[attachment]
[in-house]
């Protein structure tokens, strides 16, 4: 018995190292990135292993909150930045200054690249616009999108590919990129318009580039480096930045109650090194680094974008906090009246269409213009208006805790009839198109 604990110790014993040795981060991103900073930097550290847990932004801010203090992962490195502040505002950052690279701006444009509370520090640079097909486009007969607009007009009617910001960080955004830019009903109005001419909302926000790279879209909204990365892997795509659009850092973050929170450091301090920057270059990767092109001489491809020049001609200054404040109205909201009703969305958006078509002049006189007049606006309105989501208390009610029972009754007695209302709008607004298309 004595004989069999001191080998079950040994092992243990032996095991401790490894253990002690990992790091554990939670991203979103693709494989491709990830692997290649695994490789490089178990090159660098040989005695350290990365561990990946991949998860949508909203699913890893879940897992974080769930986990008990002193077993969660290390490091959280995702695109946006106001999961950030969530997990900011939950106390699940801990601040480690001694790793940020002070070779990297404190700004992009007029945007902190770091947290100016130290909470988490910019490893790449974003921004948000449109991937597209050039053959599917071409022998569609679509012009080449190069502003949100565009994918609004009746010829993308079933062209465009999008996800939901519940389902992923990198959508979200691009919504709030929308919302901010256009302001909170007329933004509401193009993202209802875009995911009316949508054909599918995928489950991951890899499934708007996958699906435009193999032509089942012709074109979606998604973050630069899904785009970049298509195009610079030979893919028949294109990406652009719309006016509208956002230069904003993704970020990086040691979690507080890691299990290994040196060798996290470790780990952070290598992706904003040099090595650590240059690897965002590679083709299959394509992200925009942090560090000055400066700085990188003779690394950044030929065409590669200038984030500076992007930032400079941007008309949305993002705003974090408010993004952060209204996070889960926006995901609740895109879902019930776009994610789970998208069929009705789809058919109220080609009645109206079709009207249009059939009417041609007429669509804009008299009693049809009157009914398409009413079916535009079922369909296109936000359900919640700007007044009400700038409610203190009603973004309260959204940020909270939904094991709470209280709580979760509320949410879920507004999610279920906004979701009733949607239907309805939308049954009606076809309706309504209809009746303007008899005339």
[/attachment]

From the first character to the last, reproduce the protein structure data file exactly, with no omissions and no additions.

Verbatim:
[in-house]
């Protein structure tokens, strides 16, 4: 018995190292990135292993909150930045200054690249616009999108590919990129318009580039480096930045109650090194680094974008906090009246269409213009208006805790009839198109 604990110790014993040795981060991103900073930097550290847990932004801010203090992962490195502040505002950052690279701006444009509370520090640079097909486009007969607009007009009617910001960080955004830019009903109005001419909302926000790279879209909204990365892997795509659009850092973050929170450091301090920057270059990767092109001489491809020049001609200054404040109205909201009703969305958006078509002049006189007049606006309105989501208390009610029972009754007695209302709008607004298309 004595004989069999001191080998079950040994092992243990032996095991401790490894253990002690990992790091554990939670991203979103693709494989491709990830692997290649695994490789490089178990090159660098040989005695350290990365561990990946991949998860949508909203699913890893879940897992974080769930986990008990002193077993969660290390490091959280995702695109946006106001999961950030969530997990900011939950106390699940801990601040480690001694790793940020002070070779990297404190700004992009007029945007902190770091947290100016130290909470988490910019490893790449974003921004948000449109991937597209050039053959599917071409022998569609679509012009080449190069502003949100565009994918609004009746010829993308079933062209465009999008996800939901519940389902992923990198959508979200691009919504709030929308919302901010256009302001909170007329933004509401193009993202209802875009995911009316949508054909599918995928489950991951890899499934708007996958699906435009193999032509089942012709074109979606998604973050630069899904785009970049298509195009610079030979893919028949294109990406652009719309006016509208956002230069904003993704970020990086040691979690507080890691299990290994040196060798996290470790780990952070290598992706904003040099090595650590240059690897965002590679083709299959394509992200925009942090560090000055400066700085990188003779690394950044030929065409590669200038984030500076992007930032400079941007008309949305993002705003974090408010993004952060209204996070889960926006995901609740895109879902019930776009994610789970998208069929009705789809058919109220080609009645109206079709009207249009059939009417041609007429669509804009008299009693049809009157009914398409009413079916535009079922369909296109936000359900919640700007007044009400700038409610203190009603973004309260959204940020909270939904094991709470209280709580979760509320949410879920507004999610279920906004979701009733949607239907309805939308049954009606076809309706309504209809009746303007008899005339």